Hawaii’s housing crisis is the abiding moral and economic challenge of our time — home prices are increasing faster than incomes. The number of people confronting housing insecurity is on the rise.

April Estrellon/Civil Beat 

But we don’t need to look at the numbers to understand how rapidly the situation is deteriorating. All we have to do is talk to our family, friends, and neighbors.

Some are sharing their homes with other families to cut housing costs. Others cannot find a place to live anywhere near their jobs.

Most alarmingly, people have left the state partly due to the unaffordability of owning a home and the high cost of living, and almost all of those impacted by the housing crisis are working people. They are our nurses, our firefighters, our small business operators – folks with decent jobs, who earn good wages — but struggle to find a home.

Stable housing is the foundation for a strong middle class. If we don’t fix this, Hawaii will be a playground for the rich and the people who work for them, pricing out future generations from staying in our state.

87 576 kulaaupuni Street housing in Waianae.
The state of Hawaii needs about 50,000 more housing units by 2025, of which 17,000 are housing for the working class. Pictured is housing along Kulaaupuni Street in Waianae. Cory Lum/Civil Beat

But, there is reason to be hopeful. For the first time in recent history, Hawaii’s elected leaders at the federal, state and county level are joining forces to attack this problem.

According to the state Department of Business, Economic Development and Tourism, the state of Hawaii needs about 50,000 more units by 2025, of which 17,000 units are housing for our working class individuals. This is not an insurmountable task.

The coalition we’ve built is historic. We are determined to meet the housing crisis with the seriousness of purpose it deserves.

What To Do

First, we must stabilize home prices, which tend to be inflated due to the investment market. Many in Hawaii cannot compete with outside investors to purchase homes and condos beyond their economic reach.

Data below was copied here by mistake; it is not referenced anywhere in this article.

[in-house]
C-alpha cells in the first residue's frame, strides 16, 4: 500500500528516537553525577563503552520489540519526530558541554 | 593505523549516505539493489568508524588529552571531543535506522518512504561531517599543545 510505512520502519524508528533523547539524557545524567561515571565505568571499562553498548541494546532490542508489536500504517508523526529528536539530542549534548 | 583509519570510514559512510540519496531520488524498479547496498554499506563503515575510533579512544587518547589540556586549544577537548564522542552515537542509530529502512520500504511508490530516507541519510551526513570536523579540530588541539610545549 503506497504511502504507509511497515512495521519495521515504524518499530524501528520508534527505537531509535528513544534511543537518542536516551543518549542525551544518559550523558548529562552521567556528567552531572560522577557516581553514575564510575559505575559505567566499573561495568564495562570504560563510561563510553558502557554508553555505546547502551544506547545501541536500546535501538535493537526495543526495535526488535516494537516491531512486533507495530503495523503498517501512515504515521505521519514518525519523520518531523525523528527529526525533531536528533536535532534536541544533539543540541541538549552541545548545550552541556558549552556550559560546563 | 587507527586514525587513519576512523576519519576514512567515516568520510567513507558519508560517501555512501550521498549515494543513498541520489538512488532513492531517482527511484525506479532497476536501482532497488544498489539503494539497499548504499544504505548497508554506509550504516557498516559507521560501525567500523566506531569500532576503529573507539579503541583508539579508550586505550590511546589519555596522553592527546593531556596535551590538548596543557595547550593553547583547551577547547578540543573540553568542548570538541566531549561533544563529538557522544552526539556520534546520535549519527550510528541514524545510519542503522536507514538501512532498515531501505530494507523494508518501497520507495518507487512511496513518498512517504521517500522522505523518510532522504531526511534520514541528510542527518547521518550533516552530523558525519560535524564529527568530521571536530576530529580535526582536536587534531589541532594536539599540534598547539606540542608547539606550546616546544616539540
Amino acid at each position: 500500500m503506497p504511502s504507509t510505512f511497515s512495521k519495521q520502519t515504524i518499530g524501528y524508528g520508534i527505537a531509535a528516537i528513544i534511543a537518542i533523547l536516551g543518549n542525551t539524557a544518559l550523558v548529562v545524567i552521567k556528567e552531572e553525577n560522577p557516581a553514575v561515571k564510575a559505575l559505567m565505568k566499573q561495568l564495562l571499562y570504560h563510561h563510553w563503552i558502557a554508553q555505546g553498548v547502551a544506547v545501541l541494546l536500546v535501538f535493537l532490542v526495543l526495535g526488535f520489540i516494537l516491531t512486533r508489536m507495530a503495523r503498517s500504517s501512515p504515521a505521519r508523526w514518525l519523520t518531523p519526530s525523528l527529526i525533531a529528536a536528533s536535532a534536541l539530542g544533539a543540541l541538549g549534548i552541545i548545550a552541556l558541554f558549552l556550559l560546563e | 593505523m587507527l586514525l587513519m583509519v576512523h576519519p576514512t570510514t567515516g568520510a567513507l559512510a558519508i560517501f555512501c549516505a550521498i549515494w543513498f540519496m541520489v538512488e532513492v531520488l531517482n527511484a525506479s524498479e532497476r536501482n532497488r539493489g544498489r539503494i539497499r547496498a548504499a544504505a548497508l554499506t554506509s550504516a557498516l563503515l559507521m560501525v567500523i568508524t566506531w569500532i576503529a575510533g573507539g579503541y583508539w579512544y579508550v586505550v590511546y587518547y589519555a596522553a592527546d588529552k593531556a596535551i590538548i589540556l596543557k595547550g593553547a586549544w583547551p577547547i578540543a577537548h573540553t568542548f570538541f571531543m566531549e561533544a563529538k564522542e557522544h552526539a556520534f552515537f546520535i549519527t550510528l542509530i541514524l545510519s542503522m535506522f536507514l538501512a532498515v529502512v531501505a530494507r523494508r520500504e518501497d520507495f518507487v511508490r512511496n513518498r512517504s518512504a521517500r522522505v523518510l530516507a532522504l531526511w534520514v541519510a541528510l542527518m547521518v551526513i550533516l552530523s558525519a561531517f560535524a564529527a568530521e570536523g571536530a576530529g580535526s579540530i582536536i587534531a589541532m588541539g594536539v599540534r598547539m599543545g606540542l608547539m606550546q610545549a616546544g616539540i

On the contrary, leaseholds are less attractive to investors and speculators. We have tasked a state agency to identify publicly owned properties that can be used to develop 99-year leasehold units, which will be reserved for affordable units.

Leasehold sales will ensure that the homes will be reserved for local residents, bringing prices down well below the median and making them affordable.

Second, the government should focus on land and infrastructure. We cannot do everything. But the state is the largest landowner, so there are plenty of opportunities to align our housing goals with our development plans and get more bang for our buck.

That is why the state has committed $200 million in general obligation bonds to defray infrastructure costs (such as roads, sewers and electricity) for the development around the first two rail stations in West Oahu, which includes housing.

Homebuilders say the cost of infrastructure makes projects cost-prohibitive. This provides a great incentive and will jumpstart construction and expand the number of affordable, available homes on the market.

Third, we have to make the process work better. Whether it’s state, county or federal regulations, the combined impact of these rules and laws make it extremely difficult to get houses built.

This flawed patchwork allows luxury developers to hire “permit expeditors” to jump the line, or bill the borrowing costs associated with the delays into their unit prices, while those building homes for local people cannot afford the additional expense.

Housing really is the biggest obstacle we face for a better Hawaii.

With input from the counties, laws will be changed to reduce regulatory barriers in the Land Use Commission and State Historic Preservation Division to accelerate housing development.

But none of the above can be achieved unless we work together and trust each other. To succeed, we cannot have the same old fights. This cannot be about development versus the environment.

We cannot compartmentalize between low-income housing versus workforce housing. This cannot lead to communities not allowing development. Housing is a statewide problem, and we must all come together to resolve it.

Our ambition must be equal to the size of the challenge. Housing really is the biggest obstacle we face for a better Hawaii, and no individual project, or pilot program, or grant to a nonprofit will fix it alone. We have to think big and act accordingly.

Reversing current housing trends and ushering in structural reform will not be accomplished in a single legislative session. We must work on a sustained basis at scale to repair the system from the foundation up.

As we move forward, everyone has a role to play: public officials, labor unions, the business community, the media, newly energized progressives, and environmentalists. We all have a stake in ensuring that Hawaii is, and will continue to be, our home.

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